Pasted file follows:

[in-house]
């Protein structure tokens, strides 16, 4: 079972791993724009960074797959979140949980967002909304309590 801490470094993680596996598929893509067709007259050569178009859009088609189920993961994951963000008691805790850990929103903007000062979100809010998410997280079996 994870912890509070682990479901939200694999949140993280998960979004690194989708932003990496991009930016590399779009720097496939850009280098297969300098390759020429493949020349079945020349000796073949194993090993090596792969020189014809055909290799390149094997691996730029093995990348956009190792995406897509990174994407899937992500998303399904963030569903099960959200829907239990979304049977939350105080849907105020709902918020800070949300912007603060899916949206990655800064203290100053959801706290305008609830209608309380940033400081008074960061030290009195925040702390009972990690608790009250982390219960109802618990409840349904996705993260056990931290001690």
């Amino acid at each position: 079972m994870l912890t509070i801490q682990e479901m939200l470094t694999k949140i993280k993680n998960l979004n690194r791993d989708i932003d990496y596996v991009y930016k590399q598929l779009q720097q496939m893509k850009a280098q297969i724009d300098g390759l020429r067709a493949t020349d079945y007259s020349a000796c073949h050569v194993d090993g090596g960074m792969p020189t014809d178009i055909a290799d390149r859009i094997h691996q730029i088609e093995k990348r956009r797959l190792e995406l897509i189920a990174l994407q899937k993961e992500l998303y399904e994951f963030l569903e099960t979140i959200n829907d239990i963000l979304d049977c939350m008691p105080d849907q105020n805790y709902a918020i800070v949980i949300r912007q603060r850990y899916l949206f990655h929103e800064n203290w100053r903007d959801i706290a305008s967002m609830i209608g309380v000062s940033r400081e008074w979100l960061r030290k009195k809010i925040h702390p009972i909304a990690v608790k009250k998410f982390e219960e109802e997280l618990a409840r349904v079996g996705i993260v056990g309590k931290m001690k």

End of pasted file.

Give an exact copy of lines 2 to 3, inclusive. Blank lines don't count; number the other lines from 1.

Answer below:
């Protein structure tokens, strides 16, 4: 079972791993724009960074797959979140949980967002909304309590 801490470094993680596996598929893509067709007259050569178009859009088609189920993961994951963000008691805790850990929103903007000062979100809010998410997280079996 994870912890509070682990479901939200694999949140993280998960979004690194989708932003990496991009930016590399779009720097496939850009280098297969300098390759020429493949020349079945020349000796073949194993090993090596792969020189014809055909290799390149094997691996730029093995990348956009190792995406897509990174994407899937992500998303399904963030569903099960959200829907239990979304049977939350105080849907105020709902918020800070949300912007603060899916949206990655800064203290100053959801706290305008609830209608309380940033400081008074960061030290009195925040702390009972990690608790009250982390219960109802618990409840349904996705993260056990931290001690």
């Amino acid at each position: 079972m994870l912890t509070i801490q682990e479901m939200l470094t694999k949140i993280k993680n998960l979004n690194r791993d989708i932003d990496y596996v991009y930016k590399q598929l779009q720097q496939m893509k850009a280098q297969i724009d300098g390759l020429r067709a493949t020349d079945y007259s020349a000796c073949h050569v194993d090993g090596g960074m792969p020189t014809d178009i055909a290799d390149r859009i094997h691996q730029i088609e093995k990348r956009r797959l190792e995406l897509i189920a990174l994407q899937k993961e992500l998303y399904e994951f963030l569903e099960t979140i959200n829907d239990i963000l979304d049977c939350m008691p105080d849907q105020n805790y709902a918020i800070v949980i949300r912007q603060r850990y899916l949206f990655h929103e800064n203290w100053r903007d959801i706290a305008s967002m609830i209608g309380v000062s940033r400081e008074w979100l960061r030290k009195k809010i925040h702390p009972i909304a990690v608790k009250k998410f982390e219960e109802e997280l618990a409840r349904v079996g996705i993260v056990g309590k931290m001690k």